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Abstract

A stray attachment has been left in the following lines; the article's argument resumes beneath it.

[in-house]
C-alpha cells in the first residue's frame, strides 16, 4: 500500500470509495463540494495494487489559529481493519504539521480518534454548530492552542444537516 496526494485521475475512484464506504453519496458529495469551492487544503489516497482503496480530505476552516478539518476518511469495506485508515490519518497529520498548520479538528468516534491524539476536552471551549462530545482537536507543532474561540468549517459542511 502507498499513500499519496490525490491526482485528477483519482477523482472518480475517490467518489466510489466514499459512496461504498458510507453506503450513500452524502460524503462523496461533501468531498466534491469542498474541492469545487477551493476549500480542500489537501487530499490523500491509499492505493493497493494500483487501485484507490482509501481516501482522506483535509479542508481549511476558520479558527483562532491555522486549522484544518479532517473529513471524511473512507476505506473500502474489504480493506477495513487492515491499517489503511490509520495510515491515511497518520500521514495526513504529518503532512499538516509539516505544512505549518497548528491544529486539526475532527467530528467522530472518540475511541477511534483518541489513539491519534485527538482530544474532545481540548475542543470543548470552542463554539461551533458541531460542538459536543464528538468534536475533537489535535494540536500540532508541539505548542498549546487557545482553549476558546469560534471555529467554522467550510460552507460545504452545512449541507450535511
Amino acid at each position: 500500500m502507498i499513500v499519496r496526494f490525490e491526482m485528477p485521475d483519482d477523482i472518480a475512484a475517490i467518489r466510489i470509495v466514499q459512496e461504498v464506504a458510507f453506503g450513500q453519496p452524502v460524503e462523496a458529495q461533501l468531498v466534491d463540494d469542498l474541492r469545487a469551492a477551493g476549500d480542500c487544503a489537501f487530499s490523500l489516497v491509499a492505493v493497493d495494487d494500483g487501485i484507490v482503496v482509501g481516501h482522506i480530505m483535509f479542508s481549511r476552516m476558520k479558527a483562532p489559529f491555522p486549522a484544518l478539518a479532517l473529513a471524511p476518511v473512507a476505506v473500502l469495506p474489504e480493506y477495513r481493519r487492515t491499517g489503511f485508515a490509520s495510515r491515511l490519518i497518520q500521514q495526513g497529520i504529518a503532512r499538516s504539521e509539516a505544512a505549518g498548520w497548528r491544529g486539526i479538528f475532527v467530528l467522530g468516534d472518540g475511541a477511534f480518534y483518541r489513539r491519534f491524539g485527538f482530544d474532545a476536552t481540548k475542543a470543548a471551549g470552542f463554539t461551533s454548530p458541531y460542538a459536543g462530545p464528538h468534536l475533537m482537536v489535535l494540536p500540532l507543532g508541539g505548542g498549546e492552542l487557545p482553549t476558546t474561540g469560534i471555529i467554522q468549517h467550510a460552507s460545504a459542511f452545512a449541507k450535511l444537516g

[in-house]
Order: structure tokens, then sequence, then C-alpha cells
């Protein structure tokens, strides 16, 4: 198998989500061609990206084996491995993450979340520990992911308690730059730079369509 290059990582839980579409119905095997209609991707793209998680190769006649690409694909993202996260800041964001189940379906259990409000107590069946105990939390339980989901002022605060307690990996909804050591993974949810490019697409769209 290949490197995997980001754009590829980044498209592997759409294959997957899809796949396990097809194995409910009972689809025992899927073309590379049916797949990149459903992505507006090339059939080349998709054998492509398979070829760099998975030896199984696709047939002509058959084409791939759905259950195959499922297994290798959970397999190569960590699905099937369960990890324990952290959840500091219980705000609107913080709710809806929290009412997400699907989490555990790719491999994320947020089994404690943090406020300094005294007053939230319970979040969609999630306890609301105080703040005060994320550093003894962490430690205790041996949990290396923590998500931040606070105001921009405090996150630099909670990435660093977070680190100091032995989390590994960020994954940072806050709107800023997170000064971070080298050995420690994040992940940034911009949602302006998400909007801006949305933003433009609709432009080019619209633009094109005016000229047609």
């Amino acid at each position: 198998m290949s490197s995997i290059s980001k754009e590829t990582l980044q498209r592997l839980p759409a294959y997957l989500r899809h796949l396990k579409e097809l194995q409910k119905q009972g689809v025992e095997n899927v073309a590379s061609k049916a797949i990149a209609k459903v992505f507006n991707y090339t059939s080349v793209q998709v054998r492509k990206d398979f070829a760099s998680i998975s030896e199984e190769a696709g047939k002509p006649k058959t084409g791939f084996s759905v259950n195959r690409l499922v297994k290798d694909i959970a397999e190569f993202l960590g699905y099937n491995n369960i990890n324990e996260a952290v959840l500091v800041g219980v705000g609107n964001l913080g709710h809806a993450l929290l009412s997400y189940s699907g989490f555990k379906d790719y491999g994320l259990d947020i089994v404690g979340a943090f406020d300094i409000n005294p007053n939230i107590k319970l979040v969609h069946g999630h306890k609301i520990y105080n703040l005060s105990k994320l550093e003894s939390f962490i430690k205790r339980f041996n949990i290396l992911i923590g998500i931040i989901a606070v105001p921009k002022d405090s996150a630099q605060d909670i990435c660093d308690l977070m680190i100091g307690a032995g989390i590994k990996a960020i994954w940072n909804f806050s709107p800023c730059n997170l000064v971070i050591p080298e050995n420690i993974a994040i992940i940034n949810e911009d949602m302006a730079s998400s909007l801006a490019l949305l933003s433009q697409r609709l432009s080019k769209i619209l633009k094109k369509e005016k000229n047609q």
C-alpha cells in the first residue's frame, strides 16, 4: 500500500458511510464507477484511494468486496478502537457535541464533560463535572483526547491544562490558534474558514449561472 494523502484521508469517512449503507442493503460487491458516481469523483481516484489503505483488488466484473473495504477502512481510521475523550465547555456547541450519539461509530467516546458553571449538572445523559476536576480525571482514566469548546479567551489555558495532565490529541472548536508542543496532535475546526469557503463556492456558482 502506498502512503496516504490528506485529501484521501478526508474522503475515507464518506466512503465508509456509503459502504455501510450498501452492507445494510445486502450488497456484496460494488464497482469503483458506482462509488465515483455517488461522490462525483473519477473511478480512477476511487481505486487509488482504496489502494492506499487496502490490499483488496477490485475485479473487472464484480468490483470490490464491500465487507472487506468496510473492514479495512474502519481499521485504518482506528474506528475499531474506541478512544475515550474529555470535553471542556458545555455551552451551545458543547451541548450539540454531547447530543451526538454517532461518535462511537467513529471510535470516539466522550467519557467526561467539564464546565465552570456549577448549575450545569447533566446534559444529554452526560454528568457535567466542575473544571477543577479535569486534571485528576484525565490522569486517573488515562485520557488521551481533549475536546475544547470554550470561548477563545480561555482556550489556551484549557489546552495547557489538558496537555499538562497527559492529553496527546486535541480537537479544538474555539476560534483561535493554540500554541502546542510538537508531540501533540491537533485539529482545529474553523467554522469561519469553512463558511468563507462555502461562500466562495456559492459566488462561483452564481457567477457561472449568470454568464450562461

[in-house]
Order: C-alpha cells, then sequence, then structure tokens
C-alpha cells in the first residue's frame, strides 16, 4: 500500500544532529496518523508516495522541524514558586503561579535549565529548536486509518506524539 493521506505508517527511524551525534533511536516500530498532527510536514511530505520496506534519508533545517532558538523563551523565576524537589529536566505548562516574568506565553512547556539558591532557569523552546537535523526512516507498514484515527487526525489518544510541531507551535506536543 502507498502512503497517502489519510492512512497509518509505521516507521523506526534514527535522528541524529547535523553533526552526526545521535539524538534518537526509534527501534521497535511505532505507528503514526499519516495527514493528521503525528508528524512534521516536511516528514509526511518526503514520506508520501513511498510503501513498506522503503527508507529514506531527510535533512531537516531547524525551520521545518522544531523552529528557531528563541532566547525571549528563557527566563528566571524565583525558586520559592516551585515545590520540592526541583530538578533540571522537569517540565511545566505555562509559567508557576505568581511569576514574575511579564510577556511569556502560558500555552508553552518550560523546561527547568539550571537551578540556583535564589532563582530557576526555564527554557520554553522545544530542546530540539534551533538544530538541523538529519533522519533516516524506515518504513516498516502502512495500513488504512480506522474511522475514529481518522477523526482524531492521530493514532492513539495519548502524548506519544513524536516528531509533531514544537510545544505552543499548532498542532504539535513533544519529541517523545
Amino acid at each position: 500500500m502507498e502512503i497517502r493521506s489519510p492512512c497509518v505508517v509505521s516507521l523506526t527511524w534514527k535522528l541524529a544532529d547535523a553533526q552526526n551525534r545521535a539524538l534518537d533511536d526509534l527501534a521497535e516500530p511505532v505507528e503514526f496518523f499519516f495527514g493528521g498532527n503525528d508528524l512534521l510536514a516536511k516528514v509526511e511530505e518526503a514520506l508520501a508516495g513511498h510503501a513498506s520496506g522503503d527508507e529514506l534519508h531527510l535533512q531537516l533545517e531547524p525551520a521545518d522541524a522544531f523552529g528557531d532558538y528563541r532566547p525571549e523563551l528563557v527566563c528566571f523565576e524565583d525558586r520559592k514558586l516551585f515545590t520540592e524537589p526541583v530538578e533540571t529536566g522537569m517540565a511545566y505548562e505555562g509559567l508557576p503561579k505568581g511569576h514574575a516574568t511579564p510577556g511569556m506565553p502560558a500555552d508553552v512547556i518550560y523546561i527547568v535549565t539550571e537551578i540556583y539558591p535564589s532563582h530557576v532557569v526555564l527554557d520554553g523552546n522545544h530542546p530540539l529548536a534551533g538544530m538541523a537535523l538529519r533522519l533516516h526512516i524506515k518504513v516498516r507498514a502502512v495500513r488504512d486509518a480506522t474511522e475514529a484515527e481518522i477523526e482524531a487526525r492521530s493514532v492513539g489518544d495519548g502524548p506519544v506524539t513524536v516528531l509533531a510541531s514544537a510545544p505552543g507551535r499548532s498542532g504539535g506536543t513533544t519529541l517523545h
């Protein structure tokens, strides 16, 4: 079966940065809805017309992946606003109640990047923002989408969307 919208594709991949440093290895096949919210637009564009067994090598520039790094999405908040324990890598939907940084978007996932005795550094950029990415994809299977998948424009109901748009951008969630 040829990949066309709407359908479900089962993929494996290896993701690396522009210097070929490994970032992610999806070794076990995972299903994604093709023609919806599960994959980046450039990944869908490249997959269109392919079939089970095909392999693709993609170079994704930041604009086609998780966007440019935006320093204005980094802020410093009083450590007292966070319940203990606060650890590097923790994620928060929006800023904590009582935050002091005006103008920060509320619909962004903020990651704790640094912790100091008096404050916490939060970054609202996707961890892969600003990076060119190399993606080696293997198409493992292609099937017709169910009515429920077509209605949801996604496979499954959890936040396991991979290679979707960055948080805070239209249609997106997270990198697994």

Fibroblast growth factor (FGF) signaling and β-catenin activation have been shown to be crucial for early embryonic liver development. This study determined the significance of FGF10-mediated signaling in a murine embryonic liver progenitor cell population as well as its relation to β-catenin activation. We observed that Fgf10−/− and Fgfr2b−/− mouse embryonic livers are smaller than wild-type livers; Fgf10−/− livers exhibit diminished proliferation of hepatoblasts. A comparison of β-galactosidase activity as a readout of Fgf10 expression in Fgf10+/LacZ mice and of β-catenin activation in TOPGAL mice, demonstrated peak Fgf10 expression from E9 to E13.5 coinciding with peak β-catenin activation. Flow cytometric isolation and marker gene expression analysis of LacZ+ cells from E13.5 Fgf10+/LacZ and TOPGAL livers, respectively, revealed that Fgf10 expression and β-catenin signaling occur distinctly in stellate/myofibroblastic cells and hepatoblasts, respectively. Moreover, hepatoblasts express Fgfr2b, which strongly suggests they can respond to recombinant FGF10 produced by stellate cells. Fgfr2b−/−/TOPGAL+/+ embryonic livers displayed less β-galactosidase activity than livers of Fgfr2b+/+/TOPGAL+/+ littermates. In addition, cultures of whole liver explants in Matrigel or cell in suspension from E12.5 TOPGAL+/+mice displayed a marked increase in β-galactosidase activity and cell survival upon treatment with recombinant FGF10, indicating that FGFR (most likely FGFR2B) activation is upstream of β-catenin signaling and promote hepatoblast survival. Conclusion: Embryonic stellate/myofibroblastic cells promote β-catenin activation in and survival of hepatoblasts via FGF10-mediated signaling. We suggest a role for stellate/myofibroblastic FGF10 within the liver stem cell niche in supporting the proliferating hepatoblast. (HEPATOLOGY 2007.)